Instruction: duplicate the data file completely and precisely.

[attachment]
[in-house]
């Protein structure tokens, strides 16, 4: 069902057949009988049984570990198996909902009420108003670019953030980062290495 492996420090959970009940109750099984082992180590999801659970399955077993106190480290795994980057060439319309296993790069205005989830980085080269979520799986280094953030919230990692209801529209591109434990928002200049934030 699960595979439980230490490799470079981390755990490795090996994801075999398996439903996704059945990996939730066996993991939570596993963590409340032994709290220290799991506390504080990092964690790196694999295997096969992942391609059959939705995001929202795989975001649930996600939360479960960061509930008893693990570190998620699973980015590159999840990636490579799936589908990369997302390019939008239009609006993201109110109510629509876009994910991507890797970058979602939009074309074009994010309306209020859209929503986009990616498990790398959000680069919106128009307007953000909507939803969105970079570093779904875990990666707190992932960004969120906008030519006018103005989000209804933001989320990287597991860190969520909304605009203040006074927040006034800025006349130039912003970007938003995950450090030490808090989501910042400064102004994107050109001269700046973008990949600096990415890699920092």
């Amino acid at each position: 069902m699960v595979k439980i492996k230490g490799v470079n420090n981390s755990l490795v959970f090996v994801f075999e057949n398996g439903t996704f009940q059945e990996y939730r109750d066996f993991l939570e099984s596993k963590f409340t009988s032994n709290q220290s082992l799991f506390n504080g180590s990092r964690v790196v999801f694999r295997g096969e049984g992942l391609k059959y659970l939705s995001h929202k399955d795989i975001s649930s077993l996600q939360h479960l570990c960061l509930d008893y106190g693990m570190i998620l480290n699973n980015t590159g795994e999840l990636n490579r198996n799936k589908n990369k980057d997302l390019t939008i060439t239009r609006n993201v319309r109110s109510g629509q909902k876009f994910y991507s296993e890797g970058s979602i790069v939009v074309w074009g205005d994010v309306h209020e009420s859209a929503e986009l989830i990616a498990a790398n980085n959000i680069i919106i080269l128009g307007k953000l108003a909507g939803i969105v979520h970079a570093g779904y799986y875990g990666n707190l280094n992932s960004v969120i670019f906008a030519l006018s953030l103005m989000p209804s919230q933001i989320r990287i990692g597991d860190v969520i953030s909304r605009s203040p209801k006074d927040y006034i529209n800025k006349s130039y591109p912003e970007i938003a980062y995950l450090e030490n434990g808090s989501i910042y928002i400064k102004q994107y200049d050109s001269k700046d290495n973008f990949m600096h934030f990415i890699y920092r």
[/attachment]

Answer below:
[in-house]
């Protein structure tokens, strides 16, 4: 069902057949009988049984570990198996909902009420108003670019953030980062290495 492996420090959970009940109750099984082992180590999801659970399955077993106190480290795994980057060439319309296993790069205005989830980085080269979520799986280094953030919230990692209801529209591109434990928002200049934030 699960595979439980230490490799470079981390755990490795090996994801075999398996439903996704059945990996939730066996993991939570596993963590409340032994709290220290799991506390504080990092964690790196694999295997096969992942391609059959939705995001929202795989975001649930996600939360479960960061509930008893693990570190998620699973980015590159999840990636490579799936589908990369997302390019939008239009609006993201109110109510629509876009994910991507890797970058979602939009074309074009994010309306209020859209929503986009990616498990790398959000680069919106128009307007953000909507939803969105970079570093779904875990990666707190992932960004969120906008030519006018103005989000209804933001989320990287597991860190969520909304605009203040006074927040006034800025006349130039912003970007938003995950450090030490808090989501910042400064102004994107050109001269700046973008990949600096990415890699920092």
């Amino acid at each position: 069902m699960v595979k439980i492996k230490g490799v470079n420090n981390s755990l490795v959970f090996v994801f075999e057949n398996g439903t996704f009940q059945e990996y939730r109750d066996f993991l939570e099984s596993k963590f409340t009988s032994n709290q220290s082992l799991f506390n504080g180590s990092r964690v790196v999801f694999r295997g096969e049984g992942l391609k059959y659970l939705s995001h929202k399955d795989i975001s649930s077993l996600q939360h479960l570990c960061l509930d008893y106190g693990m570190i998620l480290n699973n980015t590159g795994e999840l990636n490579r198996n799936k589908n990369k980057d997302l390019t939008i060439t239009r609006n993201v319309r109110s109510g629509q909902k876009f994910y991507s296993e890797g970058s979602i790069v939009v074309w074009g205005d994010v309306h209020e009420s859209a929503e986009l989830i990616a498990a790398n980085n959000i680069i919106i080269l128009g307007k953000l108003a909507g939803i969105v979520h970079a570093g779904y799986y875990g990666n707190l280094n992932s960004v969120i670019f906008a030519l006018s953030l103005m989000p209804s919230q933001i989320r990287i990692g597991d860190v969520i953030s909304r605009s203040p209801k006074d927040y006034i529209n800025k006349s130039y591109p912003e970007i938003a980062y995950l450090e030490n434990g808090s989501i910042y928002i400064k102004q994107y200049d050109s001269k700046d290495n973008f990949m600096h934030f990415i890699y920092r």